Search Results

You are looking at 1 - 2 of 2 items for

  • Author or Editor: C. Notarnicola x
  • All content x
Clear All Modify Search
G. Cappelluti, A. Morea, C. Notarnicola, and F. Posa

Abstract

This paper describes an algorithm that is aimed at the identification of cloudy and clear pixels in Moderate-Resolution Imaging Spectroradiometer (MODIS) images to support earth science and nowcasting applications. The process from geolocated and calibrated data allows one to obtain cloud masks with four clear-sky confidence levels for five different cloud system types. The technique has been developed using the MODIS cloud-mask algorithm heritage, but the threshold tests performed have been executed without comparing solar reflectances and thermal brightness temperatures with thresholds determined in advance, but instead with thresholds carried out from classification methods. The main advantage of this technique is that the thresholds are obtained directly from the images. Seventy-five percent of the spectral signatures (known as end members) derived from the winter images in the detection of the various cloud types and 80% of the summer end members can be considered as being well discriminated. Furthermore, it seems that the end members characterizing the different cloud systems are constant throughout the various seasons of the year (they vary with a confidence level of 60%), whereas those describing clear sky change in a notable manner (the associated confidence level is 99%). The algorithm is able to produce cloud masks pertinent to limited regions at a mesoscale level, which may be a key factor for nowcasting purposes. This work shows that the use of end members and spectral angles, as opposed to spectral thresholds, should be carefully examined because of the fact that it might be simpler or that higher performances may be achieved at a regional scale.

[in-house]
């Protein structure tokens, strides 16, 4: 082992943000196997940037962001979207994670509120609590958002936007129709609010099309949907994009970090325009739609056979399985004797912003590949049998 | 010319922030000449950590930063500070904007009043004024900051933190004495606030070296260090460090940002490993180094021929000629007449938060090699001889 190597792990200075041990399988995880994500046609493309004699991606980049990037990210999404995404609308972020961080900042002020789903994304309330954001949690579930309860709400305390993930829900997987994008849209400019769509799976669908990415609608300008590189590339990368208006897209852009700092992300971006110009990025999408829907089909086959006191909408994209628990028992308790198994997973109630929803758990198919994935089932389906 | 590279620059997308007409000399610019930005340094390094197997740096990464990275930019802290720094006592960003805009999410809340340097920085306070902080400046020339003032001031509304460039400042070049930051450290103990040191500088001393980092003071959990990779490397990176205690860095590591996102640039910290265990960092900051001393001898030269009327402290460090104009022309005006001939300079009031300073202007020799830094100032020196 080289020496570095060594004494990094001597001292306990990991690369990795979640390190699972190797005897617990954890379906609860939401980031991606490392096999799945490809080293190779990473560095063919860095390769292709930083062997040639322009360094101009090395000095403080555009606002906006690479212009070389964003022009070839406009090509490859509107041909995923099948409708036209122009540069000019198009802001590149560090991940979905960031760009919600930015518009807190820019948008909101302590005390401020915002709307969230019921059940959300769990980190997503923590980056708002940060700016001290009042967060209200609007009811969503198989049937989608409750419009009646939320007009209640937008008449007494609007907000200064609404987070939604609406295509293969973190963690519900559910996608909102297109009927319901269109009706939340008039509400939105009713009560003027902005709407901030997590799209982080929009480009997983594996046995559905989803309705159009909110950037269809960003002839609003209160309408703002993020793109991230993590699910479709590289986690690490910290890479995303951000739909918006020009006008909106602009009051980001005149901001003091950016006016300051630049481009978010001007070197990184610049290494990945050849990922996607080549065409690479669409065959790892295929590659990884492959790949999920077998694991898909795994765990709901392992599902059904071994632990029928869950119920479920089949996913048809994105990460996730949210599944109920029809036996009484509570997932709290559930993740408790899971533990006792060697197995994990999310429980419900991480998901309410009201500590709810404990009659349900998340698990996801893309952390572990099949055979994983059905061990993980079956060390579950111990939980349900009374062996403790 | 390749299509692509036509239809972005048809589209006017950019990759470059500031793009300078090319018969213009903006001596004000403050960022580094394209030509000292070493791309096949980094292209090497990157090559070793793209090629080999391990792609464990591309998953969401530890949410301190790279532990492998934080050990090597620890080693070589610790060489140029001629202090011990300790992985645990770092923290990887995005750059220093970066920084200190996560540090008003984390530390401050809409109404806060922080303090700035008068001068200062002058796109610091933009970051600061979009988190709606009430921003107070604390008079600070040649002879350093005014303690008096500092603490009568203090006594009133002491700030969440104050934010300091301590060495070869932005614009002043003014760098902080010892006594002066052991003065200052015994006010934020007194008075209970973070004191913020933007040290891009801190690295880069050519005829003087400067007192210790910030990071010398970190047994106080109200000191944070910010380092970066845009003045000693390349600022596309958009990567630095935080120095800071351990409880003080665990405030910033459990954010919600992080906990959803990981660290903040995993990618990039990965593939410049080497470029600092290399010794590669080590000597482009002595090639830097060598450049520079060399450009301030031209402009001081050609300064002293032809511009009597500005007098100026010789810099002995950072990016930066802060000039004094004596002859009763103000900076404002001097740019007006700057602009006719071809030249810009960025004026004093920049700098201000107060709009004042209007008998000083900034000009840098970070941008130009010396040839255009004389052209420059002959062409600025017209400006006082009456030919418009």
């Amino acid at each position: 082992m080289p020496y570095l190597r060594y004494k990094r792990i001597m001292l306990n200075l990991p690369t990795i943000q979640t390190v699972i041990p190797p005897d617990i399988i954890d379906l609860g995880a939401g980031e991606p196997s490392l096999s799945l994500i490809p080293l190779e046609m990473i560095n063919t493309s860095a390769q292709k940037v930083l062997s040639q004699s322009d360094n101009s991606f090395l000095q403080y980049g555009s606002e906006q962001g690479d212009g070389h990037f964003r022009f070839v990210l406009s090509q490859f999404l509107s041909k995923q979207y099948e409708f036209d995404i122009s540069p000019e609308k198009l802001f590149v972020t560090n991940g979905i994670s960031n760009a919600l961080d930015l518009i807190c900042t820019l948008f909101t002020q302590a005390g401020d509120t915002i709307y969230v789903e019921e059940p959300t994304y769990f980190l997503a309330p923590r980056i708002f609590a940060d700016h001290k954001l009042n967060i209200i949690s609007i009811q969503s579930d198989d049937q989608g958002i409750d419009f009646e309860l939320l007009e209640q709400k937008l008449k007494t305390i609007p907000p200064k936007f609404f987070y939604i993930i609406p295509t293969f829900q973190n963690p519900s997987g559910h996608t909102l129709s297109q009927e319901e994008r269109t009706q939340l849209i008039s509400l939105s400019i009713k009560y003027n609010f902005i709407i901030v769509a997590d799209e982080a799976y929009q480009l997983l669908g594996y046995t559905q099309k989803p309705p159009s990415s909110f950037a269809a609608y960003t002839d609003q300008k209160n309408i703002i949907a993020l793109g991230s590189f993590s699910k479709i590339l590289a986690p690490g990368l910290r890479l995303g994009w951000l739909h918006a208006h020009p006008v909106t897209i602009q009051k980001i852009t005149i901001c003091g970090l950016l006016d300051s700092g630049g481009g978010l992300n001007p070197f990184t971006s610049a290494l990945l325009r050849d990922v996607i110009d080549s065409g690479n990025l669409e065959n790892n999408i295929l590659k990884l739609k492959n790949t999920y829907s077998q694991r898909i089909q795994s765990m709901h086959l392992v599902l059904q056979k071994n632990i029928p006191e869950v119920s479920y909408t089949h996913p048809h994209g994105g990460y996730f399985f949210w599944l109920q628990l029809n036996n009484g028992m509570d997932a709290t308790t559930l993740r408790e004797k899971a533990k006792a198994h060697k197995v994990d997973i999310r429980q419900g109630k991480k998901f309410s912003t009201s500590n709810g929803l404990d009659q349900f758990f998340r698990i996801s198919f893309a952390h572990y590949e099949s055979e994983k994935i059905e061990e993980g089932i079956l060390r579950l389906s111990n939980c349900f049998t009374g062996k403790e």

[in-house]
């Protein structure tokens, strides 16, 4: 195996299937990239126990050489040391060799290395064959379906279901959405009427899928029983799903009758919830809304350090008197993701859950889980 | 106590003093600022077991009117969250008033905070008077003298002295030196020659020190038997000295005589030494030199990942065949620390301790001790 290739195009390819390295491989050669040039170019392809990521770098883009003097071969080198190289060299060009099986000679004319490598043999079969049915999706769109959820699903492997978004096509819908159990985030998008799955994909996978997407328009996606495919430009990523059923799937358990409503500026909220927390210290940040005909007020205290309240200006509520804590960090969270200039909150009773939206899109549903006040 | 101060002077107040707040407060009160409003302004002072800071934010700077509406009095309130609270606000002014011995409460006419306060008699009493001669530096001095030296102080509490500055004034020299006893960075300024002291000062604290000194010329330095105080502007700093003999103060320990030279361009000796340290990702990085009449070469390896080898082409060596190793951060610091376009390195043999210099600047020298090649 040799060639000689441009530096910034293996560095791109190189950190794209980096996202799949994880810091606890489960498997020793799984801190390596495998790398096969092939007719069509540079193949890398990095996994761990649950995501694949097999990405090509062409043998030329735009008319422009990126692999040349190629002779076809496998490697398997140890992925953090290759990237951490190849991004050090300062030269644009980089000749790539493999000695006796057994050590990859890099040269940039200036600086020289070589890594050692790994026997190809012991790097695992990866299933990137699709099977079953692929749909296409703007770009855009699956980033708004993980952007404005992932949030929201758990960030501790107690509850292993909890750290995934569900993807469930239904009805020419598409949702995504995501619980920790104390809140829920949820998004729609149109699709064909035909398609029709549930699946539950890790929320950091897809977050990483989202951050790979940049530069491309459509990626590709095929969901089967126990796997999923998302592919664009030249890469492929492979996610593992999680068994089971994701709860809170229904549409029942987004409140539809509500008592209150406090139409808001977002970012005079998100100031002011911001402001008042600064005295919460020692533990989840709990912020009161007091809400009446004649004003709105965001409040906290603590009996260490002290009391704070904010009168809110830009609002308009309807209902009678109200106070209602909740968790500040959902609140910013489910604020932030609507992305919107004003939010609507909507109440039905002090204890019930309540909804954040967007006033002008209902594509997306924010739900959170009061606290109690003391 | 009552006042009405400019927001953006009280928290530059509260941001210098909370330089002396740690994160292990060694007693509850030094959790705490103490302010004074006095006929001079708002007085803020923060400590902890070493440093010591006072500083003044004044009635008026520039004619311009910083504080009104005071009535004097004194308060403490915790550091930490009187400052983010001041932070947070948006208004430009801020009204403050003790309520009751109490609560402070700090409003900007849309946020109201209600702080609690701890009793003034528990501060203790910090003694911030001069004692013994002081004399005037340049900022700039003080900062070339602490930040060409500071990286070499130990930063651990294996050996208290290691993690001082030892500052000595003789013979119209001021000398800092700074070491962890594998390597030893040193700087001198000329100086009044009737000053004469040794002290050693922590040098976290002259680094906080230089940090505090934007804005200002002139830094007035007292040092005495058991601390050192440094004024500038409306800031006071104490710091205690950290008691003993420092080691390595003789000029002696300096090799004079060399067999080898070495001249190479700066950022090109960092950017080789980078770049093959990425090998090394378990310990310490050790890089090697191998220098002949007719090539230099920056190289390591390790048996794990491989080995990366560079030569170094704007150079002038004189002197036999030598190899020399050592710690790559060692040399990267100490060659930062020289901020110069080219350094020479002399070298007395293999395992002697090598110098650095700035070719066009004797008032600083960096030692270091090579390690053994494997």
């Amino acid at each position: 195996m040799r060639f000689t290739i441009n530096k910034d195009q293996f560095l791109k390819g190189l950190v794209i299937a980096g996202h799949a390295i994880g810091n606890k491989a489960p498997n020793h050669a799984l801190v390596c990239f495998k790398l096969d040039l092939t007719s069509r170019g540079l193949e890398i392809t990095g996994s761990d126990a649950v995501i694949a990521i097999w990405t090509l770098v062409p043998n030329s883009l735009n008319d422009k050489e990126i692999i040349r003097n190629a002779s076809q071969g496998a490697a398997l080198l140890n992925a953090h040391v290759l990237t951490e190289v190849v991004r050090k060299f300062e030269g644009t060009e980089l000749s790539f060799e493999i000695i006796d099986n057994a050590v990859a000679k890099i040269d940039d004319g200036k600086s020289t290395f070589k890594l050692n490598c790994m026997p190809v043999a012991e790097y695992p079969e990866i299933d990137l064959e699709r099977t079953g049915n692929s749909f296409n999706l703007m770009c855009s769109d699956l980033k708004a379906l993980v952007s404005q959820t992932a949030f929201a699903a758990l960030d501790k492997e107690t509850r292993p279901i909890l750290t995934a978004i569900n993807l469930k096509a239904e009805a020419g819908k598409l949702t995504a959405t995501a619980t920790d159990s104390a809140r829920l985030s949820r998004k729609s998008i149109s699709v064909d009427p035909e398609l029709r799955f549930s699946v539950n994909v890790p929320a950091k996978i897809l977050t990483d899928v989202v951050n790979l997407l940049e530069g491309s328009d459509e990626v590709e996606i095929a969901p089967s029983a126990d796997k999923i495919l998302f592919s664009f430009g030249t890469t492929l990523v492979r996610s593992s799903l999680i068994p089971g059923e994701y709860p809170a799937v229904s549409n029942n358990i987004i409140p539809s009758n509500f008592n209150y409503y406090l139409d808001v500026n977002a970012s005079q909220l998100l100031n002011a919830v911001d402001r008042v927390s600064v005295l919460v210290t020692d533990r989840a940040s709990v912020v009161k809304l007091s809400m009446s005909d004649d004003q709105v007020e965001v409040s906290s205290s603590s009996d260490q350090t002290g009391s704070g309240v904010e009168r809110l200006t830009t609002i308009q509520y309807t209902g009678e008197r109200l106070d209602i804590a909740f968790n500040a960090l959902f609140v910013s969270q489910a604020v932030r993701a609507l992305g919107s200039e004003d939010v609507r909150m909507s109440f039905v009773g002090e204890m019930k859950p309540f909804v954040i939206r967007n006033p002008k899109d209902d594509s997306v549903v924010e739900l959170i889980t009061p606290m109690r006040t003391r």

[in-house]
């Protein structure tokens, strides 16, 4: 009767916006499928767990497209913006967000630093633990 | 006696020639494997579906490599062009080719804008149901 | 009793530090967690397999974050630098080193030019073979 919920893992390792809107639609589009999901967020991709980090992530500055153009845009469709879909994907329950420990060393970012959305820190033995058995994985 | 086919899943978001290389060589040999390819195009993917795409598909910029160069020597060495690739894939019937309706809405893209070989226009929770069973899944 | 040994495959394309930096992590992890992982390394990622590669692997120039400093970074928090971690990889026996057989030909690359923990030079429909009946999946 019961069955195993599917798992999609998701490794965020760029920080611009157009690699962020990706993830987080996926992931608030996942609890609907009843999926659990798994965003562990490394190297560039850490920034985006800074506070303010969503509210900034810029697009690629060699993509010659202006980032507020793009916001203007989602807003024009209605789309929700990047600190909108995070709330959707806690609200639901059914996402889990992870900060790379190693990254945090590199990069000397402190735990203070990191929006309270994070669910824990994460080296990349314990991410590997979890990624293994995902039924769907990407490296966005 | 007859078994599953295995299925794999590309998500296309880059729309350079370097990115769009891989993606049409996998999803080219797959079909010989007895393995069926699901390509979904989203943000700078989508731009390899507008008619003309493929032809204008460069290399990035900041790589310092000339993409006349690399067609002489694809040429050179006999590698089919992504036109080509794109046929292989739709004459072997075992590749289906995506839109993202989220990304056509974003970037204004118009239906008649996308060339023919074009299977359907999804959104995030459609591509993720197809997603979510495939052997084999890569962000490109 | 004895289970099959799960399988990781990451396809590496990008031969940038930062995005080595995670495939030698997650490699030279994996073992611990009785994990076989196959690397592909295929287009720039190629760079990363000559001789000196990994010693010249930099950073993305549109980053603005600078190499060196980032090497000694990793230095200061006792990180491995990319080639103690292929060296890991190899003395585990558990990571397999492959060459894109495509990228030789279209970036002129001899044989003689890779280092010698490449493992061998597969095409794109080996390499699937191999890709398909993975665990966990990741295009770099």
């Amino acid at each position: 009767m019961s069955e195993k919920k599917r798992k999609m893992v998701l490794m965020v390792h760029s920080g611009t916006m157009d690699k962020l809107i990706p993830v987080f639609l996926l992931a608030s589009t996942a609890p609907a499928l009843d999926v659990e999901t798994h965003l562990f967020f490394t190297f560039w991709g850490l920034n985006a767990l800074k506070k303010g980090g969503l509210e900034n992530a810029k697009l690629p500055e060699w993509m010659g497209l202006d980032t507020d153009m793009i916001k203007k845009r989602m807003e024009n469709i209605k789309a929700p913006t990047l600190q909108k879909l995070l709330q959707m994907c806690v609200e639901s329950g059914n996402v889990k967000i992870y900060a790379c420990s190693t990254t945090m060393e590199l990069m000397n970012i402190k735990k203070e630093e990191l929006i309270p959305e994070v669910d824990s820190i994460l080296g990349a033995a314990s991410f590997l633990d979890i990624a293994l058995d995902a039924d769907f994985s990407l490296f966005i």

Full access
B. Wolf, C. Chwala, B. Fersch, J. Garvelmann, W. Junkermann, M. J. Zeeman, A. Angerer, B. Adler, C. Beck, C. Brosy, P. Brugger, S. Emeis, M. Dannenmann, F. De Roo, E. Diaz-Pines, E. Haas, M. Hagen, I. Hajnsek, J. Jacobeit, T. Jagdhuber, N. Kalthoff, R. Kiese, H. Kunstmann, O. Kosak, R. Krieg, C. Malchow, M. Mauder, R. Merz, C. Notarnicola, A. Philipp, W. Reif, S. Reineke, T. Rödiger, N. Ruehr, K. Schäfer, M. Schrön, A. Senatore, H. Shupe, I. Völksch, C. Wanninger, S. Zacharias, and H. P. Schmid

Abstract

ScaleX is a collaborative measurement campaign, collocated with a long-term environmental observatory of the German Terrestrial Environmental Observatories (TERENO) network in the mountainous terrain of the Bavarian Prealps, Germany. The aims of both TERENO and ScaleX include the measurement and modeling of land surface–atmosphere interactions of energy, water, and greenhouse gases. ScaleX is motivated by the recognition that long-term intensive observational research over years or decades must be based on well-proven, mostly automated measurement systems, concentrated in a small number of locations. In contrast, short-term intensive campaigns offer the opportunity to assess spatial distributions and gradients by concentrated instrument deployments, and by mobile sensors (ground and/or airborne) to obtain transects and three-dimensional patterns of atmospheric, surface, or soil variables and processes. Moreover, intensive campaigns are ideal proving grounds for innovative instruments, methods, and techniques to measure quantities that cannot (yet) be automated or deployed over long time periods. ScaleX is distinctive in its design, which combines the benefits of a long-term environmental-monitoring approach (TERENO) with the versatility and innovative power of a series of intensive campaigns, to bridge across a wide span of spatial and temporal scales. This contribution presents the concept and first data products of ScaleX-2015, which occurred in June–July 2015. The second installment of ScaleX took place in summer 2016 and periodic further ScaleX campaigns are planned throughout the lifetime of TERENO. This paper calls for collaboration in future ScaleX campaigns or to use our data in modelling studies. It is also an invitation to emulate the ScaleX concept at other long-term observatories.

Full access